on to learn more about why he chose these valuable stocks.
- Priceline (Nasdaq: PCLN) 10-year return, 5,118%
Gardner originally recommended Priceline in the spring of 2004. The “name your own price” travel website operator wasn’t a prestigious Fortune 500 company at the time. It was just a company behind a site that was resonating with penny-pinchers seeking travel bargains.
“I think it’s a good small-cap grower that has risen from the graveyard of broken Internet dreams … for existing investors, whom I expect to be rewarded anyway because the company is a strong performer in a growing industry,” he said in 2004.
Priceline was growing, but the real key to its eventual success was snapping up potential disruptors. It made a big international push by acquiring Europe’s Booking.com in 2005 and Asia’s Agoda in 2007. It bought Kayak, the site that scours several travel portals to offer up the lowest prices, in 2013. These deals and several more helped make Priceline more than just a site where folks had to name a price for discounted travel.
—Total return to investors (10 year, annualized): 47%
2. Netflix (Nasdaq: NFLX) 10-year return, 2,843%
There will be more than 74 million Netflix streaming subscribers by the end of the year, but that certainly wasn’t the case in 2004 when Gardner singled it out. At that point, Netflix was merely mailing out DVDs in its signature red mailers.
The company didn’t roll out streaming until 2007, and even then, streaming was a platform that was slow to take off. Yet Gardner saw the early glimpses of a disruptor. Netflix upended traditional video rental stores at first, and then took the lead in streaming, making a big bet on the way we would eventually come to consume television.
“The primary catalyst I see for this stock,” Gardner said in 2004, “is recovery from a general misunderstanding. NFLX is still down more than 50% from its 52-week high due to a general perception that the company isn’t making money and concerns about competition from Blockbuster and Walmart. That kind of misplaced skepticism is one of the biggest blocks of genetic code for my stock market successes.”
— Total return to investors (10 year, annualized): 39%
3. Apple (Nasdaq: AAPL) 10-year return, 1,094%
The world’s most valuable consumer technology company wasn’t that way a decade ago. There was no iPhone; that came in 2007. The iPad didn’t usher in the tablet era until 2010. All that Apple had a decade ago was the red-hot iPod and sluggish Mac sales.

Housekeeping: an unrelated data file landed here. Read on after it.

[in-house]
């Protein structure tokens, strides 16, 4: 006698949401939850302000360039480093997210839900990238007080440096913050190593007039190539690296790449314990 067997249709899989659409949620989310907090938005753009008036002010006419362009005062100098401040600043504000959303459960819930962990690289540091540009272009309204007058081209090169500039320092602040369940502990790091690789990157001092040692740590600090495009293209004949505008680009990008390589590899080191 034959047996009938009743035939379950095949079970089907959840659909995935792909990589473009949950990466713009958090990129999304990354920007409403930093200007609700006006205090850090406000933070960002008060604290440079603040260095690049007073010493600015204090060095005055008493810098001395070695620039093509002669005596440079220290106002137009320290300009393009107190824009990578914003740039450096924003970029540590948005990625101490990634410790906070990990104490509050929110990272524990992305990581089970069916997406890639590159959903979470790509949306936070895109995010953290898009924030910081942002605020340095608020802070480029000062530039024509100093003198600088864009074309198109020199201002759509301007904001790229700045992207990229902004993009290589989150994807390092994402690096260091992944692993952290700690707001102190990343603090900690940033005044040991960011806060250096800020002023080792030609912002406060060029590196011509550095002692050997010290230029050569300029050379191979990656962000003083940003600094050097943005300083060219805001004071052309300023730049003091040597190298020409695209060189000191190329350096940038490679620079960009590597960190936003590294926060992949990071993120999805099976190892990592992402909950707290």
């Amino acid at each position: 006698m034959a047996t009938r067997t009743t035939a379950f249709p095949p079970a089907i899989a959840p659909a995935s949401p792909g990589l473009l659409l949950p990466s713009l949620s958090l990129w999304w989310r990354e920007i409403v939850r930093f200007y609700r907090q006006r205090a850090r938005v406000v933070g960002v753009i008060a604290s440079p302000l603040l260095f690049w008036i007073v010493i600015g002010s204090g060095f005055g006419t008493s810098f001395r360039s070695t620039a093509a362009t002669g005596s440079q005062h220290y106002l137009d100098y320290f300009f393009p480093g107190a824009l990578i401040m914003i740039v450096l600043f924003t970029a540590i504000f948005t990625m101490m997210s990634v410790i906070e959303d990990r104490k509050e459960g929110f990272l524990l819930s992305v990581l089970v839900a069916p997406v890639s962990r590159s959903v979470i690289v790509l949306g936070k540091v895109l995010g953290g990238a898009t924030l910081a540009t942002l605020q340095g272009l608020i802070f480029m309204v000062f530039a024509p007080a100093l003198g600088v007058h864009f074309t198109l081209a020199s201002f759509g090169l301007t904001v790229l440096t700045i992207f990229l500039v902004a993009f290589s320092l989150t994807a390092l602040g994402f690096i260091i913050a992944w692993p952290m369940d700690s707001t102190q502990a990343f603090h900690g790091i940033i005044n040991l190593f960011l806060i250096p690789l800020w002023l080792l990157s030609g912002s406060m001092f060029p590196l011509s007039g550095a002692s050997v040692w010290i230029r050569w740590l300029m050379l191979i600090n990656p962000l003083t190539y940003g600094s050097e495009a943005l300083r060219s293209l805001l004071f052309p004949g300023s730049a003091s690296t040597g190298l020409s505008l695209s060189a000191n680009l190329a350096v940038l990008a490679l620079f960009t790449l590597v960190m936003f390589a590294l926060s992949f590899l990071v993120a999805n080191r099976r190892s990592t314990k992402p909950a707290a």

A lot has changed, of course. These days, the iPhone makes up the bulk of Apple’s revenue. Investors may not like to see Apple have all of its eggs in the iPhone basket, but it’s always rolling out new products. That’s the perk of buying into an innovator.
Gardner recommended Apple in early 2008, just months after the original iPhone hit the market. He even called Apple eventually releasing additional products like the iPad and Apple Watch.
“Apple maneuvers like a much smaller company,” he said then. “World-class management and unparalleled products make this one worth owning, and reasonable projections of future cash flow based on current product lines suggest solid returns are ahead. But will Apple really just be selling its current products five years from now? I can’t imagine so.”
— Total return to investors (10 year, annualized): 38%
4. Celgene (Nasdaq: CELG) 10-year return, 623%
Biotech stocks have been feast or famine for investors, but Celgene has been a winning stock for investors. Celgene tackles blood cancer, a tough but promising industry in healthcare.
Celgene has been profitable in all but one year over the past decade. That’s another good sign that it’s not as risky as volatile health sciences upstarts.
“Few can rival Celgene in short-term opportunities,” Gardner said in 2013. “Management expects to more than double revenue, to $12 billion or greater, by 2017, with earnings per share of $13 to $14. I believe there’s significant upside to these targets with further success in the clinic and good uptake of new drugs. But just meeting these goals should reward shareholders nicely.”
Although he only recommended Celgene in early 2013 and hasn’t been able to see a full 10 years of performance, his recommendation has still outperformed the S&P 500 by nearly 80% since then.
— Total return to investors (10 year, annualized): 32%
5. Salesforce.com (NYSE: CRM) 10-year return, 927%
The fifth-best performer over the past decade among Fortune 500 companies – and another stock Gardner recommended early – is Salesforce. The company that revolutionized enterprise software by offering it cheaper on the cloud was recommended to Motley Fool subscribers in early 2009.
Cloud solutions that are truly portable and cheaper to support make perfect sense. Everyone’s on the cloud these days, but Salesforce has made the most of its head start. Gardner saw the early potential of that trend, and this company, when he wrote that “top dog and first mover in online CRM is also an emerging juggernaut in corporate cloud computing. Salesforce outperforms even Google in turning research and development investments into returns for shareholders.“
— Total return to investors (10 year, annualized): 30%
The next decade of winners
The debate is on as to where the winners of the next 10 years will come from, but Gardner has just recommended an up-and-coming company that could be a contender. Just click here now to see his recommendation